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Turbine makers facing strong headwinds

Challenges have been piling up for major wind turbine makers over the past year, struggling with bottlenecks in the global supply chains.

Photo: Marcus Emil Christensen

Major wind turbine manufacturers are grappling with rising costs and bottlenecks, and these issues are exerting significant pressure on earnings, writes Børsen.

The challenges have virtually been piling up for major turbine makers for the past year, struggling with bottlenecks in the global supply chains, all the while prices on transport and raw materials like steel and epoxy have shot up.

The situation has squeezed earnings at Vestas and its rivals, even leading competitor Siemens Gamesa to downgrade its guidance Thursday.

”A lot of things are colliding at the same time, and it’s very difficult to deal with all of these challenges at the same time. It’s a difficult situation for the industry as a whole, and that’s what we’re seeing with Siemens Gamesa’s downgrade,” says equity analyst Janne Vincent Kjær of Jyske Bank, adding that it’s difficult to predict when the market will normalize.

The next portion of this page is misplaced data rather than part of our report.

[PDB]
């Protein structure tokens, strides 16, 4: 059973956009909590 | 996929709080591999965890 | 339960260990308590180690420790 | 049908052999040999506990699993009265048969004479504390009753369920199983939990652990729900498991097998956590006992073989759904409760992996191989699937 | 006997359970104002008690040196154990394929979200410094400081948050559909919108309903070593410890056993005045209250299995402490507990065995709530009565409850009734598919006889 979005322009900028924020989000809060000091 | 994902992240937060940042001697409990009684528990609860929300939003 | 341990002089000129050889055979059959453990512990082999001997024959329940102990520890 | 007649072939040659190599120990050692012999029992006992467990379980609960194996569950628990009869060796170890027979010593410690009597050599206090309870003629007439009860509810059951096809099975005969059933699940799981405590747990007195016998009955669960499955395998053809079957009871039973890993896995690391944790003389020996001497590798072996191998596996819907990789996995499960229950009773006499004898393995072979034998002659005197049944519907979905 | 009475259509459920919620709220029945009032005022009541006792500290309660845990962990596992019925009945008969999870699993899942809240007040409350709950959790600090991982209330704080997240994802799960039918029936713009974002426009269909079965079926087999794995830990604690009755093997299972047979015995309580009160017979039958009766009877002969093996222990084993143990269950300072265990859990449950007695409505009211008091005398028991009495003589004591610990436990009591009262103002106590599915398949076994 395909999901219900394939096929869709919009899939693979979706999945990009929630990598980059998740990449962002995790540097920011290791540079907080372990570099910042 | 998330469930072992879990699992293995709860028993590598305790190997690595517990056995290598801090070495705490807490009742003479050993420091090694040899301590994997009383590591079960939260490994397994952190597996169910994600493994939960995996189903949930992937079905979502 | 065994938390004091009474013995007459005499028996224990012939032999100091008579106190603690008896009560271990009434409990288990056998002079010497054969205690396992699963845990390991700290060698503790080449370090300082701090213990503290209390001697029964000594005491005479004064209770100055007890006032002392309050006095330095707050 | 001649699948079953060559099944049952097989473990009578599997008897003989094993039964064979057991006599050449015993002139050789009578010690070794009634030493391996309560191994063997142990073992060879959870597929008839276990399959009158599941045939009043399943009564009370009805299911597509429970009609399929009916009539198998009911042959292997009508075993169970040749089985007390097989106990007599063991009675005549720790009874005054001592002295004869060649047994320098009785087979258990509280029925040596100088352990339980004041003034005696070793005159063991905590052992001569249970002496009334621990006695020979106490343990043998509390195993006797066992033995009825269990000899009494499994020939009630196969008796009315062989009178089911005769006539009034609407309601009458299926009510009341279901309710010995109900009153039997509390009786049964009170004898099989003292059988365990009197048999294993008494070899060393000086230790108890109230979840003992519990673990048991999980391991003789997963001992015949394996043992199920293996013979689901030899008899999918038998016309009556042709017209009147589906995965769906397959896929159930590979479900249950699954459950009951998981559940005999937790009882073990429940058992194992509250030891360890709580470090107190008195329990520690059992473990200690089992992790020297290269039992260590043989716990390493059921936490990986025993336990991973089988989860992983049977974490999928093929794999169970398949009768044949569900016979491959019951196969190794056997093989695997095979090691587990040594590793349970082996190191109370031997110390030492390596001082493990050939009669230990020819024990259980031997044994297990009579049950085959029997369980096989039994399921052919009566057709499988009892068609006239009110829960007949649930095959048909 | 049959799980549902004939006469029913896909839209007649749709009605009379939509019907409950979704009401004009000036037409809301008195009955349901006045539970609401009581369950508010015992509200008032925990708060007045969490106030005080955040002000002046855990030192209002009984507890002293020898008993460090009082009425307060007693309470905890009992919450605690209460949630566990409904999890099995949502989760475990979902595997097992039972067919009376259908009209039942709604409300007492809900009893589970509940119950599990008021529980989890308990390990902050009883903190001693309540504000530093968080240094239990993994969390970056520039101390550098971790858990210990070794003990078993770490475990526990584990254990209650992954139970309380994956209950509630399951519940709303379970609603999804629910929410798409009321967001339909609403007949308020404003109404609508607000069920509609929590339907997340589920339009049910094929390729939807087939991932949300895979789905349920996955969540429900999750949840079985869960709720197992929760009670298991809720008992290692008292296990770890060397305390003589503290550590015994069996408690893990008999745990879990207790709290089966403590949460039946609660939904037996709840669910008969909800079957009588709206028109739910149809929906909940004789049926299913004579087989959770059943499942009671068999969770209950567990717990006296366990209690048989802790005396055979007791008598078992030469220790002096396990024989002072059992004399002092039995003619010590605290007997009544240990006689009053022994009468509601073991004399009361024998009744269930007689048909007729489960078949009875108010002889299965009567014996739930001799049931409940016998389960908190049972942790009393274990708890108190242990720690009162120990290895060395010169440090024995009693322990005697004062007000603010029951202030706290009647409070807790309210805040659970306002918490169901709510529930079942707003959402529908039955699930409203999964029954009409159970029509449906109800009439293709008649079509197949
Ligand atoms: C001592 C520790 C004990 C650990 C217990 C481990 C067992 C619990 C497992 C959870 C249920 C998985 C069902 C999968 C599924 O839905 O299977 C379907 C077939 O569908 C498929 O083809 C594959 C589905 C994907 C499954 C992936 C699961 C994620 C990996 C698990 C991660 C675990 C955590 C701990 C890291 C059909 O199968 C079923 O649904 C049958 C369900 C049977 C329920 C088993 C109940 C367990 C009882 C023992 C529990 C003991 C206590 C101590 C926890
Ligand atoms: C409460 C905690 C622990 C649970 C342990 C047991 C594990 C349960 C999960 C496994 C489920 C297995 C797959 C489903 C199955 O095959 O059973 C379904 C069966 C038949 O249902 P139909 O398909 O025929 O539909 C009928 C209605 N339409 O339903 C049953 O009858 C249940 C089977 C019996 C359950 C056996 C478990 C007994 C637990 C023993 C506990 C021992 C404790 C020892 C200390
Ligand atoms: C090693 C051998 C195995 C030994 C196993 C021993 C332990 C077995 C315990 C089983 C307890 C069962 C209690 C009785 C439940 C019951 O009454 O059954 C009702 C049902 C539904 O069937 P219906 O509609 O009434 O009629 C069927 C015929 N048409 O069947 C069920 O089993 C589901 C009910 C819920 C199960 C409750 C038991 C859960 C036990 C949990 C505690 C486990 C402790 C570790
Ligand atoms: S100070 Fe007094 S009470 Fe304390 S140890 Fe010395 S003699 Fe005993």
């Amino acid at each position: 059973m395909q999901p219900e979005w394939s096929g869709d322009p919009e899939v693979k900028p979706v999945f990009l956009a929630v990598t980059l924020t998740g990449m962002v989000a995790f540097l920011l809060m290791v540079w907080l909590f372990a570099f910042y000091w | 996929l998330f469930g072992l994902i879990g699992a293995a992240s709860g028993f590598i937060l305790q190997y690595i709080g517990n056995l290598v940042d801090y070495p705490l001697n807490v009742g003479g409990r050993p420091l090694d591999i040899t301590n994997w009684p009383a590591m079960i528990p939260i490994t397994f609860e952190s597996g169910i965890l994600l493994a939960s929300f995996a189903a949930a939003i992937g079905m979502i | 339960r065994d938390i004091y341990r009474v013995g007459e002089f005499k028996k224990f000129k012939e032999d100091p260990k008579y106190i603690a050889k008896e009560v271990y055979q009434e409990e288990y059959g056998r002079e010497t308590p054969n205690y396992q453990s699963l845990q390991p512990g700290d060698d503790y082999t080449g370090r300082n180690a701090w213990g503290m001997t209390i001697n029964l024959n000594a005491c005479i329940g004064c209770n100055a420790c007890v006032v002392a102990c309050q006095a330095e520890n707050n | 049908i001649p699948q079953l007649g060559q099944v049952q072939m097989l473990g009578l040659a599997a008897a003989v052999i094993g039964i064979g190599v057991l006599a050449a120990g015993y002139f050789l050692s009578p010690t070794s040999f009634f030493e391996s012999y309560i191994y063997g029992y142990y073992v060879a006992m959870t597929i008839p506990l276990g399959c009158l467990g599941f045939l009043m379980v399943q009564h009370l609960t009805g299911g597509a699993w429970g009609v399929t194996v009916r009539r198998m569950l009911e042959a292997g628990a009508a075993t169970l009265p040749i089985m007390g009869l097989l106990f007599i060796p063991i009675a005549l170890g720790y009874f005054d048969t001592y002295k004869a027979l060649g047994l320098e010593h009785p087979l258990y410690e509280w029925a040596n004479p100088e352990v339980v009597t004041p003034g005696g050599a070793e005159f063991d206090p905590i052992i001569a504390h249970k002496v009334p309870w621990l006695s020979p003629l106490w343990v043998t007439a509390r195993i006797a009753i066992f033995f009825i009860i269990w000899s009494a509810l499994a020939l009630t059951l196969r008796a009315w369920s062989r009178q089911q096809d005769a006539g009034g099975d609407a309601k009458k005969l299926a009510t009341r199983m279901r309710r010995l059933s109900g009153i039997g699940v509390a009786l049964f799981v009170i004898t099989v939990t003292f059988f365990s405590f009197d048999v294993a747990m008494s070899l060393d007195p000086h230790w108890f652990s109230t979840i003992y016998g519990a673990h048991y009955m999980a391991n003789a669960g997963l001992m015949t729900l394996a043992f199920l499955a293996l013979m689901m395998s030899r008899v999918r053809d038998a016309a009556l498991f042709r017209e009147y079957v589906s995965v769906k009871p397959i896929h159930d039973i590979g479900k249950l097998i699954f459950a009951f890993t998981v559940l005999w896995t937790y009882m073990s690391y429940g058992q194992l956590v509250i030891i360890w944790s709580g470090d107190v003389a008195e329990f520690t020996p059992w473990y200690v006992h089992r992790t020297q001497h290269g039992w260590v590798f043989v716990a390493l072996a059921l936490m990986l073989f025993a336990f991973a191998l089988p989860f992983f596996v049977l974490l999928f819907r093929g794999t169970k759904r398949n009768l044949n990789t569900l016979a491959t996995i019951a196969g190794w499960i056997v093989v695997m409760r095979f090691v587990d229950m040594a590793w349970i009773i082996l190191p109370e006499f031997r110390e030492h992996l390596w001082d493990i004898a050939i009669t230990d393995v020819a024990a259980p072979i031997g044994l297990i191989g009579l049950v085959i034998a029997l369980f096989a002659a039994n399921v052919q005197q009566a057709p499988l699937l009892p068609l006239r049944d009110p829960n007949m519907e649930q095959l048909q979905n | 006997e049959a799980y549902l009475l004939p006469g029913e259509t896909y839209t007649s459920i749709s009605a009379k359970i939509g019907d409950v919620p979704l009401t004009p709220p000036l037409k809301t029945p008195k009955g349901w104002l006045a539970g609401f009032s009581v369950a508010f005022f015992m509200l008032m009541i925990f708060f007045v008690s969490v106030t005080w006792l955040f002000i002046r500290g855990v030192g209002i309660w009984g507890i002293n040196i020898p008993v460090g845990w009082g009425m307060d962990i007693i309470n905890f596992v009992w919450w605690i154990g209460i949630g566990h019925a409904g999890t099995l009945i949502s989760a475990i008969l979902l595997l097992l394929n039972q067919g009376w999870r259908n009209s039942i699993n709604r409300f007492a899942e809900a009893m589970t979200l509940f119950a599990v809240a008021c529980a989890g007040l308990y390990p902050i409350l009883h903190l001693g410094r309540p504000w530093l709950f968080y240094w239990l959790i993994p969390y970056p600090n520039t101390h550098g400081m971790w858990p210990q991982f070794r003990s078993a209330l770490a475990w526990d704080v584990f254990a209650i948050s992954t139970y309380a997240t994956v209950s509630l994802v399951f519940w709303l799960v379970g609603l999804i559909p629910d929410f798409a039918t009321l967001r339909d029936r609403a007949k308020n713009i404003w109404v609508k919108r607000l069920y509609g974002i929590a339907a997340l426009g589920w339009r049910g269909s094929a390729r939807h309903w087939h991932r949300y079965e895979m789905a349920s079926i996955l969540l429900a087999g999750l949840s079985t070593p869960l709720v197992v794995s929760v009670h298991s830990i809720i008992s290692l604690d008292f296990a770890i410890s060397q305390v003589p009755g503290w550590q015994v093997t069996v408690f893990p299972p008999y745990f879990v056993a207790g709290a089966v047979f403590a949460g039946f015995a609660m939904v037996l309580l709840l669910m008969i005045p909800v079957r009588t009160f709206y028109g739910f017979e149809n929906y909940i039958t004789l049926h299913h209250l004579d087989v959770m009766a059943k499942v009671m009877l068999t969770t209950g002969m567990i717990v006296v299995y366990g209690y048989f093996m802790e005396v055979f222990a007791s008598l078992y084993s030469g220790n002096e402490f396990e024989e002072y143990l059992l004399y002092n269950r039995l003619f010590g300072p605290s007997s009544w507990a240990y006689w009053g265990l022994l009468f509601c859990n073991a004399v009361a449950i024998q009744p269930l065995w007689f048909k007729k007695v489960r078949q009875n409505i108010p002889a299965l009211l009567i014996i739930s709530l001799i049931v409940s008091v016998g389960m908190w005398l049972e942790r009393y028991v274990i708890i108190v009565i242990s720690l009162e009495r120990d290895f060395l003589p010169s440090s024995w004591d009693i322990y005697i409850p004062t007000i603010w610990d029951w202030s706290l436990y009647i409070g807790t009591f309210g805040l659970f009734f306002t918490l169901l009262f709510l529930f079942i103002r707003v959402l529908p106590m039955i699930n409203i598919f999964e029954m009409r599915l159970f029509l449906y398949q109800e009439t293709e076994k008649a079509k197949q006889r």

Senior equity analyst at Sydbank Jacob Pedersen shares this view.

”They’re embroiled in what I will still venture to describe as the perfect storm. For some time now, they’ve faced significant difficulties planning their production. The plans that have been prepared have hampered by components not arriving on time and everything being more expensive,” he says and adds:

”In areas where they are planning to install wind turbines, they have also been impacted by restrictions in various countries, making it more difficult.”

Siemens Gamesa has lowered its expectations for the 2021/22 financial year, now predicting an earnings margin before interests, taxes and special items in the range of negative 3 to plus 1 percent against an earlier range of 1-4 percent.

The bad tidings sent Siemens Gamesa’s share down by 11 percent Friday and also rubbed off on Vestas, with the share diving 9.4 percent to DKK 176.15 after going up 6.1 percent Thursday.

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